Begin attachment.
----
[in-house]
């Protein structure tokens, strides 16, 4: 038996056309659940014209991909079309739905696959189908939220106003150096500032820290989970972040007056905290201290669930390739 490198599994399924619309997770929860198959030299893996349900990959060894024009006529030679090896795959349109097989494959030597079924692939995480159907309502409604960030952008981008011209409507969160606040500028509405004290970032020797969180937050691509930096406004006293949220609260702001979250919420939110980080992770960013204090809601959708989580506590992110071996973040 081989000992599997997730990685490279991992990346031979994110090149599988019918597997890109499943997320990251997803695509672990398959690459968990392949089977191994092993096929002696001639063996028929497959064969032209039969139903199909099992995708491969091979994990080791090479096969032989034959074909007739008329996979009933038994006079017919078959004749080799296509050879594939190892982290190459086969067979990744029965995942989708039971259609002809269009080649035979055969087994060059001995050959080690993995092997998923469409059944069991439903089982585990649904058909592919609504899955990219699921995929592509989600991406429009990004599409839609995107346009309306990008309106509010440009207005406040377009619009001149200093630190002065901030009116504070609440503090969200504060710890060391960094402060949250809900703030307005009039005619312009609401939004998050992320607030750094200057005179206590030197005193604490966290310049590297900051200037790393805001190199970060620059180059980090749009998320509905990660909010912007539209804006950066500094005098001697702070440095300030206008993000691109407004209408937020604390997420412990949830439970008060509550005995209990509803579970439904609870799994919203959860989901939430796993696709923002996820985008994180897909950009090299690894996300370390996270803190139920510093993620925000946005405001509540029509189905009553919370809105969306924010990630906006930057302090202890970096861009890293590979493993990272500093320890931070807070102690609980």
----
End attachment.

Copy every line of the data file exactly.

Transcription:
[in-house]
């Protein structure tokens, strides 16, 4: 038996056309659940014209991909079309739905696959189908939220106003150096500032820290989970972040007056905290201290669930390739 490198599994399924619309997770929860198959030299893996349900990959060894024009006529030679090896795959349109097989494959030597079924692939995480159907309502409604960030952008981008011209409507969160606040500028509405004290970032020797969180937050691509930096406004006293949220609260702001979250919420939110980080992770960013204090809601959708989580506590992110071996973040 081989000992599997997730990685490279991992990346031979994110090149599988019918597997890109499943997320990251997803695509672990398959690459968990392949089977191994092993096929002696001639063996028929497959064969032209039969139903199909099992995708491969091979994990080791090479096969032989034959074909007739008329996979009933038994006079017919078959004749080799296509050879594939190892982290190459086969067979990744029965995942989708039971259609002809269009080649035979055969087994060059001995050959080690993995092997998923469409059944069991439903089982585990649904058909592919609504899955990219699921995929592509989600991406429009990004599409839609995107346009309306990008309106509010440009207005406040377009619009001149200093630190002065901030009116504070609440503090969200504060710890060391960094402060949250809900703030307005009039005619312009609401939004998050992320607030750094200057005179206590030197005193604490966290310049590297900051200037790393805001190199970060620059180059980090749009998320509905990660909010912007539209804006950066500094005098001697702070440095300030206008993000691109407004209408937020604390997420412990949830439970008060509550005995209990509803579970439904609870799994919203959860989901939430796993696709923002996820985008994180897909950009090299690894996300370390996270803190139920510093993620925000946005405001509540029509189905009553919370809105969306924010990630906006930057302090202890970096861009890293590979493993990272500093320890931070807070102690609980």